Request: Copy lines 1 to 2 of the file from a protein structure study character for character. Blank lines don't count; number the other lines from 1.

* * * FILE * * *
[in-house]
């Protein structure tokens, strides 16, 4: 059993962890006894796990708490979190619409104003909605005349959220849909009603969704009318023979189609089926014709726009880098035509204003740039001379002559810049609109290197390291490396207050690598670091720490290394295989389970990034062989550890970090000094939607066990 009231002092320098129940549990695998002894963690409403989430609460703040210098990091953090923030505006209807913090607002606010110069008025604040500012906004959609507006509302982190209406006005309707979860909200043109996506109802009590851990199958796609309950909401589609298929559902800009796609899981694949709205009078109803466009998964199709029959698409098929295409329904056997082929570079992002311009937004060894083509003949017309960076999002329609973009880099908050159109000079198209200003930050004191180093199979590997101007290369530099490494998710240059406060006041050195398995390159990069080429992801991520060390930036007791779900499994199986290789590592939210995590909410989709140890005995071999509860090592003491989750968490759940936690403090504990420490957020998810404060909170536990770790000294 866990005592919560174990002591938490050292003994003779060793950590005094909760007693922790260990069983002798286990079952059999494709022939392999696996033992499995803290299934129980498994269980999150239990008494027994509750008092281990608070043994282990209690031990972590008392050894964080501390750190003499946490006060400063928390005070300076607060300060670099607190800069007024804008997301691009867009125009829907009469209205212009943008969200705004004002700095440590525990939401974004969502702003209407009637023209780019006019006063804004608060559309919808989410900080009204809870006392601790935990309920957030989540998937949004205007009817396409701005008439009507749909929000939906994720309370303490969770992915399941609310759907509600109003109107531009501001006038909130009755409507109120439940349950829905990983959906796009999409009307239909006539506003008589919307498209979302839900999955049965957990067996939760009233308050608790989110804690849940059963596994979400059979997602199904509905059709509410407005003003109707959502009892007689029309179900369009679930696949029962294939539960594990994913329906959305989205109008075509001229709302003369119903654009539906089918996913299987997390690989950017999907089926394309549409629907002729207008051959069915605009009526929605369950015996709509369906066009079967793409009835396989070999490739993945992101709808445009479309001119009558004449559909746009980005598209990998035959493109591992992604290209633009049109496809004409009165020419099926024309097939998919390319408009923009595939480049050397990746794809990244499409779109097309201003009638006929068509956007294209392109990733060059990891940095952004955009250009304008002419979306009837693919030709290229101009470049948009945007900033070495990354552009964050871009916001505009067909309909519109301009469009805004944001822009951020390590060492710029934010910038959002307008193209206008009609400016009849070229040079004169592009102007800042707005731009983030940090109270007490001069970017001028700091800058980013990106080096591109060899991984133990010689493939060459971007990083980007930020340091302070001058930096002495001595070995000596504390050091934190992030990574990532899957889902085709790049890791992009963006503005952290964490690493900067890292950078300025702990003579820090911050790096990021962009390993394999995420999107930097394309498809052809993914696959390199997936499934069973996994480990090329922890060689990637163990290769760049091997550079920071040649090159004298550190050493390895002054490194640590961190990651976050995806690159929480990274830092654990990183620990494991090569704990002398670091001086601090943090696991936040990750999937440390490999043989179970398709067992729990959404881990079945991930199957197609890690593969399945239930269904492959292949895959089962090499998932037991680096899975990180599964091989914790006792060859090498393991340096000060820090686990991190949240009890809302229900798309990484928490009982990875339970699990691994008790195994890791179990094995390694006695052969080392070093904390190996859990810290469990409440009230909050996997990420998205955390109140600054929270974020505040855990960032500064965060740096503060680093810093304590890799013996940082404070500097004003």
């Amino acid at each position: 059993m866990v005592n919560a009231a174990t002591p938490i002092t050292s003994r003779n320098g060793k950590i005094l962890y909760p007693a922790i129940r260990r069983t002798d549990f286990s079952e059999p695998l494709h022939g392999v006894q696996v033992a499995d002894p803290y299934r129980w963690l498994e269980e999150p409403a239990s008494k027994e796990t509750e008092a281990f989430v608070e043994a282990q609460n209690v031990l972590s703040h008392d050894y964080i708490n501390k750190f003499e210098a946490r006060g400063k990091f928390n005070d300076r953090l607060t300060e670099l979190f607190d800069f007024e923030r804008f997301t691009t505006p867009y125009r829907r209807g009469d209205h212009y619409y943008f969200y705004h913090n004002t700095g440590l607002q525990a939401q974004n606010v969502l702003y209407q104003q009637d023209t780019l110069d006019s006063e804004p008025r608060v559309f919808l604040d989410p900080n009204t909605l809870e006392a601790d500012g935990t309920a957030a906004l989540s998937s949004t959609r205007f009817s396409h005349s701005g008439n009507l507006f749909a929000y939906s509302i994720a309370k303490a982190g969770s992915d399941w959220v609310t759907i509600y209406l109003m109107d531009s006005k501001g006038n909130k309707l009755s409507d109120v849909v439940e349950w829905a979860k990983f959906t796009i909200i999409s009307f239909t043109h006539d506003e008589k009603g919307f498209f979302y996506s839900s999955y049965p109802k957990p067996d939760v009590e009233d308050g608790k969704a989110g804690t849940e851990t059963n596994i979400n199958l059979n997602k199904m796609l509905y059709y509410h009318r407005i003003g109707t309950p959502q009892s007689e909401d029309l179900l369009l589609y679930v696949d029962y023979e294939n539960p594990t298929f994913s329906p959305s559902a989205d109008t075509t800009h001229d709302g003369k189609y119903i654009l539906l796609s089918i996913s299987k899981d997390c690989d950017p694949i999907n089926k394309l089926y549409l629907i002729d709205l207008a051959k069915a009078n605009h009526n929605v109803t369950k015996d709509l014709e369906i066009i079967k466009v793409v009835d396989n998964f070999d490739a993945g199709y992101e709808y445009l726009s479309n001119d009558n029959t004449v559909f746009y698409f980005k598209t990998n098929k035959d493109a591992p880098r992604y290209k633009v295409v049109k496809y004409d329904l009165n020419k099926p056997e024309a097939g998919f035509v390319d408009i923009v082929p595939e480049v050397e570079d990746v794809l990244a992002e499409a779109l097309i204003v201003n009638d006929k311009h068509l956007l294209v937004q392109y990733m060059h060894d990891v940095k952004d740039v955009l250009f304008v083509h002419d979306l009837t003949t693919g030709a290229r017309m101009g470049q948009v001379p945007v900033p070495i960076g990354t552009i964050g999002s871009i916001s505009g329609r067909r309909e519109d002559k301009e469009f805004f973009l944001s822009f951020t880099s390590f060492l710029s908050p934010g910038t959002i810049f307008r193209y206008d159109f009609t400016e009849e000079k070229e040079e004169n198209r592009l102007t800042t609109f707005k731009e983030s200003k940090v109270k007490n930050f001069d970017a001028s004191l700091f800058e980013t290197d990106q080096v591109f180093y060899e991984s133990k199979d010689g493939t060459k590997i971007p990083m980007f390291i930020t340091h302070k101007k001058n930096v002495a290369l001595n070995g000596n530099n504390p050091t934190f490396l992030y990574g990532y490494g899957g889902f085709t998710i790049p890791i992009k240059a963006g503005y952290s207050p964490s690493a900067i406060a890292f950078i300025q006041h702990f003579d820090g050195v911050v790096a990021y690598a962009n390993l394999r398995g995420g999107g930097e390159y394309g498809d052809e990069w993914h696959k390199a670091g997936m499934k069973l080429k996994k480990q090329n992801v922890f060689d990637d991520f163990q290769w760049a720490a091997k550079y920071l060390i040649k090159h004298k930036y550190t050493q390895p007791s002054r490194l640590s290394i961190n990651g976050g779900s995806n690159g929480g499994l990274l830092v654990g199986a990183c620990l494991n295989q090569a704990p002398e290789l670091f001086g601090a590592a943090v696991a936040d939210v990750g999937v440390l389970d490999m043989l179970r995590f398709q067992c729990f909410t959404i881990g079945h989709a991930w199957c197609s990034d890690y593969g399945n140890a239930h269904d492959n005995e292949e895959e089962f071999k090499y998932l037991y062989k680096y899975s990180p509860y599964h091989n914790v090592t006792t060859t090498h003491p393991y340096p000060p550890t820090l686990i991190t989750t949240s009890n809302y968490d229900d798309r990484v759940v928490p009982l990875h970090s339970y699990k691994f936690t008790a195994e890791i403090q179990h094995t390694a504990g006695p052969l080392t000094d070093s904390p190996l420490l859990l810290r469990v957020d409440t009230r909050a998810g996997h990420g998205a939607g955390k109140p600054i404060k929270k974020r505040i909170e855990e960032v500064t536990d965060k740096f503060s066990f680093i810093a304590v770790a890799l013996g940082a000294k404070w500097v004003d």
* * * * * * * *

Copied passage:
[in-house]
């Protein structure tokens, strides 16, 4: 059993962890006894796990708490979190619409104003909605005349959220849909009603969704009318023979189609089926014709726009880098035509204003740039001379002559810049609109290197390291490396207050690598670091720490290394295989389970990034062989550890970090000094939607066990 009231002092320098129940549990695998002894963690409403989430609460703040210098990091953090923030505006209807913090607002606010110069008025604040500012906004959609507006509302982190209406006005309707979860909200043109996506109802009590851990199958796609309950909401589609298929559902800009796609899981694949709205009078109803466009998964199709029959698409098929295409329904056997082929570079992002311009937004060894083509003949017309960076999002329609973009880099908050159109000079198209200003930050004191180093199979590997101007290369530099490494998710240059406060006041050195398995390159990069080429992801991520060390930036007791779900499994199986290789590592939210995590909410989709140890005995071999509860090592003491989750968490759940936690403090504990420490957020998810404060909170536990770790000294 866990005592919560174990002591938490050292003994003779060793950590005094909760007693922790260990069983002798286990079952059999494709022939392999696996033992499995803290299934129980498994269980999150239990008494027994509750008092281990608070043994282990209690031990972590008392050894964080501390750190003499946490006060400063928390005070300076607060300060670099607190800069007024804008997301691009867009125009829907009469209205212009943008969200705004004002700095440590525990939401974004969502702003209407009637023209780019006019006063804004608060559309919808989410900080009204809870006392601790935990309920957030989540998937949004205007009817396409701005008439009507749909929000939906994720309370303490969770992915399941609310759907509600109003109107531009501001006038909130009755409507109120439940349950829905990983959906796009999409009307239909006539506003008589919307498209979302839900999955049965957990067996939760009233308050608790989110804690849940059963596994979400059979997602199904509905059709509410407005003003109707959502009892007689029309179900369009679930696949029962294939539960594990994913329906959305989205109008075509001229709302003369119903654009539906089918996913299987997390690989950017999907089926394309549409629907002729207008051959069915605009009526929605369950015996709509369906066009079967793409009835396989070999490739993945992101709808445009479309001119009558004449559909746009980005598209990998035959493109591992992604290209633009049109496809004409009165020419099926024309097939998919390319408009923009595939480049050397990746794809990244499409779109097309201003009638006929068509956007294209392109990733060059990891940095952004955009250009304008002419979306009837693919030709290229101009470049948009945007900033070495990354552009964050871009916001505009067909309909519109301009469009805004944001822009951020390590060492710029934010910038959002307008193209206008009609400016009849070229040079004169592009102007800042707005731009983030940090109270007490001069970017001028700091800058980013990106080096591109060899991984133990010689493939060459971007990083980007930020340091302070001058930096002495001595070995000596504390050091934190992030990574990532899957889902085709790049890791992009963006503005952290964490690493900067890292950078300025702990003579820090911050790096990021962009390993394999995420999107930097394309498809052809993914696959390199997936499934069973996994480990090329922890060689990637163990290769760049091997550079920071040649090159004298550190050493390895002054490194640590961190990651976050995806690159929480990274830092654990990183620990494991090569704990002398670091001086601090943090696991936040990750999937440390490999043989179970398709067992729990959404881990079945991930199957197609890690593969399945239930269904492959292949895959089962090499998932037991680096899975990180599964091989914790006792060859090498393991340096000060820090686990991190949240009890809302229900798309990484928490009982990875339970699990691994008790195994890791179990094995390694006695052969080392070093904390190996859990810290469990409440009230909050996997990420998205955390109140600054929270974020505040855990960032500064965060740096503060680093810093304590890799013996940082404070500097004003």